While I do agree with you in regard to employment, not many people are, in fact, employing at all. Case in point, I went thru Lockport(city and town)the other day just for the heck of it to see who may be employing,, and I only seen a FEW signs (noteably CandleLight on West Ave) saying they are "Now Hiring". I also went into a few other places, and personally asked if they were hiring and many said " submitt and app or Resume but no guarantees", OR they said "depends on experince" or "over qualified".

GRANTED, maybe it was the places I went to but the jobs just ARE NOT avialbale.

As far as the parks/attractions, would that not AT THE VERY LEAST, get people "in the door to downtown" and allow them to see what Lockport(and surrounding area) has to offer ?

Case in point .. Look what happend when Niag Falls (U.S. side) got rid of many of the attractions they HAD there. It went DOWNHILL real quick. While your looking at our side .. then look at the Canadian Side .. and see what they have there .. i.e. Clifton Hill, Casino, Restraunts, ect. all RIGHT NEAR the Falls.

My take/question on it is .. What are they doing right that we are doing wrong ??

Answer: They have things that KEEP PEOPLE THERE, for a day , 2 days or some times a WEEK at a time. I'm not talking JUST during the tourism season .. I'm talking YEAR ROUND. I remeber when I was a kid, making the trek ( even on wintery days) to Canada, for Gas, food, and intdoor attractions with my family, on ALMOST a 2 week basis. Some how they made it, and still make it just work.

Granted, we in Western,NY DO get slammed sometimes with UNBEARABLE snow storms, but im sure Niag Falls Canada is no diffrent. But once the weather is semi clear .. and the roads are passable, people will flock for "something to do" after being "cooped-up" for days on end cause of the weather.

So, in a way it IS possible for "the cart before the horse" theory to work, its's just a matter of implimenting it and gettiping it going.

Just my humble thoughts.
~LoneWolf

MJ said...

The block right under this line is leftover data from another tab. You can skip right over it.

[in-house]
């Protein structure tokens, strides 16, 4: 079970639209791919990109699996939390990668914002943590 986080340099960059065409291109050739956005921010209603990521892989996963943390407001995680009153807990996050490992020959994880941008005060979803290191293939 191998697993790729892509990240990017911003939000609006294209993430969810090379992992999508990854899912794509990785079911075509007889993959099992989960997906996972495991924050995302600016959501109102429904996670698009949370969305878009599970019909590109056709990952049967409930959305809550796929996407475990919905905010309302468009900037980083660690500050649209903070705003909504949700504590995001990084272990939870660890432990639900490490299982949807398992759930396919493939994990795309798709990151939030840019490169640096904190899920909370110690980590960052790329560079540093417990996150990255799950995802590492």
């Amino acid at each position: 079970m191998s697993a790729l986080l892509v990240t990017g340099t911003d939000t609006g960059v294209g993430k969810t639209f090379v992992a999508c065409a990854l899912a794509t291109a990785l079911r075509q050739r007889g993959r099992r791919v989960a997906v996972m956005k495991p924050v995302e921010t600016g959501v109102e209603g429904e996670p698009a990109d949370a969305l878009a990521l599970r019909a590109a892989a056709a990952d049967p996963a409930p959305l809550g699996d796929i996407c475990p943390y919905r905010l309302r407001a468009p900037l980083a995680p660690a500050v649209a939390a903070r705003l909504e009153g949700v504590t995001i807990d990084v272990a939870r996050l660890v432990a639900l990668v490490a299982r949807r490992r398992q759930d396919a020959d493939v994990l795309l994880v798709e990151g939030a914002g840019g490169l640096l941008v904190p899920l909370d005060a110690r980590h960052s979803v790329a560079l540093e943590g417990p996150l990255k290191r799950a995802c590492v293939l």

I guess it all comes down to what you are trying to create.

1) Jobs -> your comment enforces my point. There are not enough good paying jobs around here. Where should $20mil go first? Lock restoration and some touristy shops on canal street or to making Harrison place (Or Canal St) Class-A space for good paying jobs? They accomplished it on the east side of Buffalo and they even took our bank ;)

2)NF Ontario pulled the best preemtive strike ever. In the early 90's they saw NY was also considering Casino's. Not only did they beat us to the bunch but the designed a master plan, in which they owned the casinos, to reinvest most of the income back into the city and let other developers/businesses know that they were not there to compete, but to help nurture. Before the Casino it was basically Clifton Hill and the half-empty Maple Leaf Center if I recall correctly. No tmuch more than NF NY with the Rainbow Center and some amusement type stuff outside.

What did NY state do in response? Give land to the Seneca's, take a small portion of profits and give even a smaller portion of it back to the city with no plan. What developer would want to invest nearby knowing the Indians have 50 acres to build and operate whatever they want tax-free?

I feel a large portion of the lost "attractions" on this side was the loss of people and revenue over to the Ontario side making the attractions here finding it hard to stay afloat.

Just my thoughts ;)